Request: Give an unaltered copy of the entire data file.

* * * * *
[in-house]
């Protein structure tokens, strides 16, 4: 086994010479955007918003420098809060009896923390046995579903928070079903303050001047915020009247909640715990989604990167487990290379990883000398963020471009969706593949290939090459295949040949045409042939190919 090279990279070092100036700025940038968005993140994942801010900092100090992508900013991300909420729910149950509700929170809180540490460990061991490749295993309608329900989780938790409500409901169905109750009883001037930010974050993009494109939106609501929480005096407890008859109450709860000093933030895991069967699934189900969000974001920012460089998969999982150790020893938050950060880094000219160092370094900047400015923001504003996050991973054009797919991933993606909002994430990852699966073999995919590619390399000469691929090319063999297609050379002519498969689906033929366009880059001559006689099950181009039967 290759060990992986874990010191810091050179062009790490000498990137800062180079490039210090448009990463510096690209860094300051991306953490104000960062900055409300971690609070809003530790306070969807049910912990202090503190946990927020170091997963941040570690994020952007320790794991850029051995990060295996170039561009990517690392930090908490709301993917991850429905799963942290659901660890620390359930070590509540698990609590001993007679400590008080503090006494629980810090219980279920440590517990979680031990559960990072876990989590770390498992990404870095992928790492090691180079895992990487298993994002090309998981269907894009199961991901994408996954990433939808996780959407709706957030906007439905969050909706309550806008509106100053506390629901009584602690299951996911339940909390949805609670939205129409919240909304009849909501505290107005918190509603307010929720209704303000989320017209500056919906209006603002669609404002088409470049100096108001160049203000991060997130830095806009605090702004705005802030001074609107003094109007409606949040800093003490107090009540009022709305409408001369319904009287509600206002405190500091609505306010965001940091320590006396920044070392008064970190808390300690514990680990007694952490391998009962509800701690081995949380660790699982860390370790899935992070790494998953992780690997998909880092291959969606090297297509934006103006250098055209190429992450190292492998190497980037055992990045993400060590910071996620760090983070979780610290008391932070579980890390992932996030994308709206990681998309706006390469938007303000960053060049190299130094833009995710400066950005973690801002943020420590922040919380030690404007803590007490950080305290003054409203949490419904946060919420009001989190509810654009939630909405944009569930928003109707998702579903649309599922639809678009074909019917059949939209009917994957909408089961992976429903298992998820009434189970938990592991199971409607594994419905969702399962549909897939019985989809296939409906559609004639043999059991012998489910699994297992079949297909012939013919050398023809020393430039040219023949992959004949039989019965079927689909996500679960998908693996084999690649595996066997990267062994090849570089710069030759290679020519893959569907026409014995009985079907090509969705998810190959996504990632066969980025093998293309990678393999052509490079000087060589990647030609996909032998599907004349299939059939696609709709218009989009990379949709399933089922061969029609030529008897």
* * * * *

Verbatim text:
[in-house]
């Protein structure tokens, strides 16, 4: 086994010479955007918003420098809060009896923390046995579903928070079903303050001047915020009247909640715990989604990167487990290379990883000398963020471009969706593949290939090459295949040949045409042939190919 090279990279070092100036700025940038968005993140994942801010900092100090992508900013991300909420729910149950509700929170809180540490460990061991490749295993309608329900989780938790409500409901169905109750009883001037930010974050993009494109939106609501929480005096407890008859109450709860000093933030895991069967699934189900969000974001920012460089998969999982150790020893938050950060880094000219160092370094900047400015923001504003996050991973054009797919991933993606909002994430990852699966073999995919590619390399000469691929090319063999297609050379002519498969689906033929366009880059001559006689099950181009039967 290759060990992986874990010191810091050179062009790490000498990137800062180079490039210090448009990463510096690209860094300051991306953490104000960062900055409300971690609070809003530790306070969807049910912990202090503190946990927020170091997963941040570690994020952007320790794991850029051995990060295996170039561009990517690392930090908490709301993917991850429905799963942290659901660890620390359930070590509540698990609590001993007679400590008080503090006494629980810090219980279920440590517990979680031990559960990072876990989590770390498992990404870095992928790492090691180079895992990487298993994002090309998981269907894009199961991901994408996954990433939808996780959407709706957030906007439905969050909706309550806008509106100053506390629901009584602690299951996911339940909390949805609670939205129409919240909304009849909501505290107005918190509603307010929720209704303000989320017209500056919906209006603002669609404002088409470049100096108001160049203000991060997130830095806009605090702004705005802030001074609107003094109007409606949040800093003490107090009540009022709305409408001369319904009287509600206002405190500091609505306010965001940091320590006396920044070392008064970190808390300690514990680990007694952490391998009962509800701690081995949380660790699982860390370790899935992070790494998953992780690997998909880092291959969606090297297509934006103006250098055209190429992450190292492998190497980037055992990045993400060590910071996620760090983070979780610290008391932070579980890390992932996030994308709206990681998309706006390469938007303000960053060049190299130094833009995710400066950005973690801002943020420590922040919380030690404007803590007490950080305290003054409203949490419904946060919420009001989190509810654009939630909405944009569930928003109707998702579903649309599922639809678009074909019917059949939209009917994957909408089961992976429903298992998820009434189970938990592991199971409607594994419905969702399962549909897939019985989809296939409906559609004639043999059991012998489910699994297992079949297909012939013919050398023809020393430039040219023949992959004949039989019965079927689909996500679960998908693996084999690649595996066997990267062994090849570089710069030759290679020519893959569907026409014995009985079907090509969705998810190959996504990632066969980025093998293309990678393999052509490079000087060589990647030609996909032998599907004349299939059939696609709709218009989009990379949709399933089922061969029609030529008897």